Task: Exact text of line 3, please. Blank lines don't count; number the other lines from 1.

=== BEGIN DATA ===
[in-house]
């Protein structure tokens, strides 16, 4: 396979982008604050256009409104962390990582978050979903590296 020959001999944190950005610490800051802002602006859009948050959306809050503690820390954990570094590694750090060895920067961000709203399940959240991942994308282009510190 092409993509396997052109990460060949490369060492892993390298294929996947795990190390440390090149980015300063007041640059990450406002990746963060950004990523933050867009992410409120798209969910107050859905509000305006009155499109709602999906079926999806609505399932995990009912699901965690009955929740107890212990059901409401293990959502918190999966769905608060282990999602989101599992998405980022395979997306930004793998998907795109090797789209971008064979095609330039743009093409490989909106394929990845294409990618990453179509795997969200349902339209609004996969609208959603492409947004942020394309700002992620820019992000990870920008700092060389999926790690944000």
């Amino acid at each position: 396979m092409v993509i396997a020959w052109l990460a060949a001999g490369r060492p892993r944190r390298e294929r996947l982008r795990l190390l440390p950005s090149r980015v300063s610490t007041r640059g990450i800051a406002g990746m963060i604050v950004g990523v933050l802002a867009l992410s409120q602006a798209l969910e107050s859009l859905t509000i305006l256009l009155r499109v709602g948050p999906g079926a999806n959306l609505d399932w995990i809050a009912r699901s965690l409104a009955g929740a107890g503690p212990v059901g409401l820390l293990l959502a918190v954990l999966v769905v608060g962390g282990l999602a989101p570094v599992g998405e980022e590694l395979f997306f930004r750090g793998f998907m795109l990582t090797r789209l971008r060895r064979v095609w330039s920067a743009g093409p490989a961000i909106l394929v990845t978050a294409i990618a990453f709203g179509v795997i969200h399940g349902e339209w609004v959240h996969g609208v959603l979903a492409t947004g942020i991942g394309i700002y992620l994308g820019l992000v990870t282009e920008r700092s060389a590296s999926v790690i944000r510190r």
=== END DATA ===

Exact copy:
């Amino acid at each position: 396979m092409v993509i396997a020959w052109l990460a060949a001999g490369r060492p892993r944190r390298e294929r996947l982008r795990l190390l440390p950005s090149r980015v300063s610490t007041r640059g990450i800051a406002g990746m963060i604050v950004g990523v933050l802002a867009l992410s409120q602006a798209l969910e107050s859009l859905t509000i305006l256009l009155r499109v709602g948050p999906g079926a999806n959306l609505d399932w995990i809050a009912r699901s965690l409104a009955g929740a107890g503690p212990v059901g409401l820390l293990l959502a918190v954990l999966v769905v608060g962390g282990l999602a989101p570094v599992g998405e980022e590694l395979f997306f930004r750090g793998f998907m795109l990582t090797r789209l971008r060895r064979v095609w330039s920067a743009g093409p490989a961000i909106l394929v990845t978050a294409i990618a990453f709203g179509v795997i969200h399940g349902e339209w609004v959240h996969g609208v959603l979903a492409t947004g942020i991942g394309i700002y992620l994308g820019l992000v990870t282009e920008r700092s060389a590296s999926v790690i944000r510190r």